One change already confirmed for 2012: The old West Wind Sushi Bar on the club level behind home plate will be converted to a spot with margaritas, chips and some of the best guacamole in town, he said.

Don Muret can be reached at Follow him on Twitter @breakground.

The Mercedes-Benz Superdome completed the busiest stretch in the stadium’s 37-year history, setting food service records for the Allstate BCS National Championship Game to close a remarkable run of four high-profile football games over nine days.

From Jan. 1 to Jan. 9, the dome played host to a pair of sold-out New Orleans Saints games, including an NFC Wild Card playoff, the Allstate Sugar Bowl and the sold-out BCS title game.

Centerplate, the Superdome’s food provider, reported a food and beverage per cap greater than $33 for general concessions and premium catering for Alabama’s win over LSU, resulting in total spending of about $2.6 million for a crowd of 78,237.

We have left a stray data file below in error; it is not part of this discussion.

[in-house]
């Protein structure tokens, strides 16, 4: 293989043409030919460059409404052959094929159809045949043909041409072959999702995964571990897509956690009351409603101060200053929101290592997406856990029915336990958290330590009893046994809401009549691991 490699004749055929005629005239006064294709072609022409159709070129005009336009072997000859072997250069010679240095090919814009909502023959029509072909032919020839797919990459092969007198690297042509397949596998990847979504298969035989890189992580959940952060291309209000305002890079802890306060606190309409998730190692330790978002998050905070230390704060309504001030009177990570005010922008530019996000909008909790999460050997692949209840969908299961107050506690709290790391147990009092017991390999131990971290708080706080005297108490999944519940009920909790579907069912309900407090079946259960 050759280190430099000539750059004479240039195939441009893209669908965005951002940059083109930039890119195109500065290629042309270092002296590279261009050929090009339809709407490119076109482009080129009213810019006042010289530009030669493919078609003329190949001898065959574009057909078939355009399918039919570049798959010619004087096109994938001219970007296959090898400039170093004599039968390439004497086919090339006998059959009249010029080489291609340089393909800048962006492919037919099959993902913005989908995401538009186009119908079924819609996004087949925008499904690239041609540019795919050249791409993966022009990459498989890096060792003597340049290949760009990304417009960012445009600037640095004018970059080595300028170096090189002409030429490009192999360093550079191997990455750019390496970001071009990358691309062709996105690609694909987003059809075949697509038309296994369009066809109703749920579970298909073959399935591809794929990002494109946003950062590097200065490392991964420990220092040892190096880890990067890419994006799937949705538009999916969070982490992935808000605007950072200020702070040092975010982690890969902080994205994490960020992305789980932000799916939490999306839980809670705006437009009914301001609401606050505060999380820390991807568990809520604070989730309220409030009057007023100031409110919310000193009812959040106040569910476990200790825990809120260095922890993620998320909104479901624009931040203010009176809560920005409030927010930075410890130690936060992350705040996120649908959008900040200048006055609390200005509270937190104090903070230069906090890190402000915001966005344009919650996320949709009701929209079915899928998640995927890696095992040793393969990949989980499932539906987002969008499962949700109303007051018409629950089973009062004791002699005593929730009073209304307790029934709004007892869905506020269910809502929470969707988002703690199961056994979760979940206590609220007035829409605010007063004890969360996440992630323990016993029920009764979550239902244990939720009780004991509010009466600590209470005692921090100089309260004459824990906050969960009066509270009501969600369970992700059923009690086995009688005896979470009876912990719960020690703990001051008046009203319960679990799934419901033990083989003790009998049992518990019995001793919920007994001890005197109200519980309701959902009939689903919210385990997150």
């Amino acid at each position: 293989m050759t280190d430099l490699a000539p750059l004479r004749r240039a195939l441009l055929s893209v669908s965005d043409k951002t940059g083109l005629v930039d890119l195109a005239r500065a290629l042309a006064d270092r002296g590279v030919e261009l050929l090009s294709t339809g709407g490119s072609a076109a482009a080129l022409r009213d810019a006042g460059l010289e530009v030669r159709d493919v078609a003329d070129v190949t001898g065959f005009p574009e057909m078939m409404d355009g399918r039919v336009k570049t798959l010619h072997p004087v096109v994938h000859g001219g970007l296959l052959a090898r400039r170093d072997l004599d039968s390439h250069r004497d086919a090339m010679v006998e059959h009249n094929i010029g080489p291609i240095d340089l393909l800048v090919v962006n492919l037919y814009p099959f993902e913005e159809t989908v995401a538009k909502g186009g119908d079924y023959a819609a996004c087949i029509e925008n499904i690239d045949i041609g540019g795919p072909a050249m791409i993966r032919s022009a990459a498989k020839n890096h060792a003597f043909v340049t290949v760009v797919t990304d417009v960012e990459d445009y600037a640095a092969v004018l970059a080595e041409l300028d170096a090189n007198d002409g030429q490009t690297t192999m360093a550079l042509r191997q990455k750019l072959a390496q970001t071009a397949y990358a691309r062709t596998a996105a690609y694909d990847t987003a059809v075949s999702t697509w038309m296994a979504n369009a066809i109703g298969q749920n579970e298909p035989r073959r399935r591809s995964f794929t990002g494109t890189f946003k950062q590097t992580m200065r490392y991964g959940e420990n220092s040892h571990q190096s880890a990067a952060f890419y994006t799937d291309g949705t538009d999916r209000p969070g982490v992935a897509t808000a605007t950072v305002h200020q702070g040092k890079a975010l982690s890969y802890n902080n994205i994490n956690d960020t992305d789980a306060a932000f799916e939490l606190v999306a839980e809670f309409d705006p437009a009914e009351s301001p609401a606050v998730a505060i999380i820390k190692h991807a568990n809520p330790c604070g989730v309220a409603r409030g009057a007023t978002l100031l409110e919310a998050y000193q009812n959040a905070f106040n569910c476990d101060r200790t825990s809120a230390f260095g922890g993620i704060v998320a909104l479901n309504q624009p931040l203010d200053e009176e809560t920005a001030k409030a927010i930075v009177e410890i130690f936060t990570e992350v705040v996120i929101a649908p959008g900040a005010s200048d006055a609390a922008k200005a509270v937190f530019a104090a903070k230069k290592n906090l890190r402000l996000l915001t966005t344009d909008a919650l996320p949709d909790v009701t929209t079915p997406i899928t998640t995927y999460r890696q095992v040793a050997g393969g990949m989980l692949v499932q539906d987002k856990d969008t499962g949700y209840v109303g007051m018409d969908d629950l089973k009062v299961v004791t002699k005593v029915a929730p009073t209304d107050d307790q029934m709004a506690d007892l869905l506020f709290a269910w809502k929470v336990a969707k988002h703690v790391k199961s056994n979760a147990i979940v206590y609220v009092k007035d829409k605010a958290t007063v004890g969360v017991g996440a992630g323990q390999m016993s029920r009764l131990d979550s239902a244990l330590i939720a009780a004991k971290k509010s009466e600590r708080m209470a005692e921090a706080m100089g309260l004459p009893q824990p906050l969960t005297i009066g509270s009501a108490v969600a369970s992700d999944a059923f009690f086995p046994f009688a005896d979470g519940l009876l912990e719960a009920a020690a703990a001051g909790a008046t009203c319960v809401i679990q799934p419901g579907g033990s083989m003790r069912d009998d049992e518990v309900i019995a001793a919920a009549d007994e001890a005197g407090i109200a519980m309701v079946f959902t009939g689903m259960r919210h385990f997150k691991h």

The per cap beat Centerplate’s numbers for the NFC

championship game two years ago at the Superdome, as well as the Saints’ 2010 regular-season opener against the Vikings, said Steve Trotter, Centerplate’s vice president of operations in New Orleans.

The $33-plus per head is 150 percent greater than the average Saints regular-season game, Trotter said. The number also is

$6 to $7 greater than the per cap for the 2008 event, the last time the Superdome had the BCS national championship, said Doug Thornton, senior vice president of stadiums and arenas for SMG, the stadium’s management firm. LSU beat Ohio State that year.

The 2002 Super Bowl was the last time the dome produced

The Mercedes-Benz Superdome was transformed to play host to four high-profile football games over nine days, events that posted strong food sales and provided exposure for the automaker.
revenue figures in the $30 range, Thornton said.

All told, Centerplate generated $8 million in gross food revenue over a two-week period, including the Dec. 26 “Monday Night Football” game between the Saints and Falcons, and four NBA games across the street at New Orleans Arena, home of the Hornets.